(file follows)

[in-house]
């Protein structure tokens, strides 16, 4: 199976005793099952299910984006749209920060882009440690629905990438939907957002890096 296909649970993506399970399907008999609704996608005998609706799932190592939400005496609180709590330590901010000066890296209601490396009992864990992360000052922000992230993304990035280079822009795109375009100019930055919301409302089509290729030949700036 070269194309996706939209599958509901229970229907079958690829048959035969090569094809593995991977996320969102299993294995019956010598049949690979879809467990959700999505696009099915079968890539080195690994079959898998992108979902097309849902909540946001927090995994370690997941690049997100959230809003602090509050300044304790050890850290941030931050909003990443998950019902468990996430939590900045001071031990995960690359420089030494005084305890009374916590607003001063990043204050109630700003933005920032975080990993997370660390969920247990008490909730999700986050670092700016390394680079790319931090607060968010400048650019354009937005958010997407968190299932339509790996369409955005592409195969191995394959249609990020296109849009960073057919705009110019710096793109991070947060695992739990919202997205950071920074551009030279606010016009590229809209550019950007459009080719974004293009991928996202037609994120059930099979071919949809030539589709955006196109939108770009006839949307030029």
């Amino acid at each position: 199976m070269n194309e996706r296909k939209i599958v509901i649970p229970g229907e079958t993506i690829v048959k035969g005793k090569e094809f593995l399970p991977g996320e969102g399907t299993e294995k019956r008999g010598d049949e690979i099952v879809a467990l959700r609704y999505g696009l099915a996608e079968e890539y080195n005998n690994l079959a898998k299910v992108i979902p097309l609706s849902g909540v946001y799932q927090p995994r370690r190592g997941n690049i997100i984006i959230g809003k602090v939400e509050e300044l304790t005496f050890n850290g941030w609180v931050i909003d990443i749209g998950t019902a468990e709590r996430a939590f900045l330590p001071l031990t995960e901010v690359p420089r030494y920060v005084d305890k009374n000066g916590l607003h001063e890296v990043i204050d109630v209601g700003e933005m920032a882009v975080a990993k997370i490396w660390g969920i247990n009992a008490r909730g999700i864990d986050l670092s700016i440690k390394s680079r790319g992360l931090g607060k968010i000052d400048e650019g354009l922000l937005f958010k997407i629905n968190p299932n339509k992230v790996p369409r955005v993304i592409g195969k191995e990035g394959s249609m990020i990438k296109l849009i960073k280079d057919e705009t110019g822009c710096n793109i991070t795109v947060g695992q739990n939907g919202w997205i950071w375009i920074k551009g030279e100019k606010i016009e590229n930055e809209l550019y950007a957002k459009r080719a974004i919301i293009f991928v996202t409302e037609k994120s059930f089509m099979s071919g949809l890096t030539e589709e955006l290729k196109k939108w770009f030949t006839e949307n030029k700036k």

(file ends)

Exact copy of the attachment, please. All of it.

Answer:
[in-house]
């Protein structure tokens, strides 16, 4: 199976005793099952299910984006749209920060882009440690629905990438939907957002890096 296909649970993506399970399907008999609704996608005998609706799932190592939400005496609180709590330590901010000066890296209601490396009992864990992360000052922000992230993304990035280079822009795109375009100019930055919301409302089509290729030949700036 070269194309996706939209599958509901229970229907079958690829048959035969090569094809593995991977996320969102299993294995019956010598049949690979879809467990959700999505696009099915079968890539080195690994079959898998992108979902097309849902909540946001927090995994370690997941690049997100959230809003602090509050300044304790050890850290941030931050909003990443998950019902468990996430939590900045001071031990995960690359420089030494005084305890009374916590607003001063990043204050109630700003933005920032975080990993997370660390969920247990008490909730999700986050670092700016390394680079790319931090607060968010400048650019354009937005958010997407968190299932339509790996369409955005592409195969191995394959249609990020296109849009960073057919705009110019710096793109991070947060695992739990919202997205950071920074551009030279606010016009590229809209550019950007459009080719974004293009991928996202037609994120059930099979071919949809030539589709955006196109939108770009006839949307030029």
């Amino acid at each position: 199976m070269n194309e996706r296909k939209i599958v509901i649970p229970g229907e079958t993506i690829v048959k035969g005793k090569e094809f593995l399970p991977g996320e969102g399907t299993e294995k019956r008999g010598d049949e690979i099952v879809a467990l959700r609704y999505g696009l099915a996608e079968e890539y080195n005998n690994l079959a898998k299910v992108i979902p097309l609706s849902g909540v946001y799932q927090p995994r370690r190592g997941n690049i997100i984006i959230g809003k602090v939400e509050e300044l304790t005496f050890n850290g941030w609180v931050i909003d990443i749209g998950t019902a468990e709590r996430a939590f900045l330590p001071l031990t995960e901010v690359p420089r030494y920060v005084d305890k009374n000066g916590l607003h001063e890296v990043i204050d109630v209601g700003e933005m920032a882009v975080a990993k997370i490396w660390g969920i247990n009992a008490r909730g999700i864990d986050l670092s700016i440690k390394s680079r790319g992360l931090g607060k968010i000052d400048e650019g354009l922000l937005f958010k997407i629905n968190p299932n339509k992230v790996p369409r955005v993304i592409g195969k191995e990035g394959s249609m990020i990438k296109l849009i960073k280079d057919e705009t110019g822009c710096n793109i991070t795109v947060g695992q739990n939907g919202w997205i950071w375009i920074k551009g030279e100019k606010i016009e590229n930055e809209l550019y950007a957002k459009r080719a974004i919301i293009f991928v996202t409302e037609k994120s059930f089509m099979s071919g949809l890096t030539e589709e955006l290729k196109k939108w770009f030949t006839e949307n030029k700036k």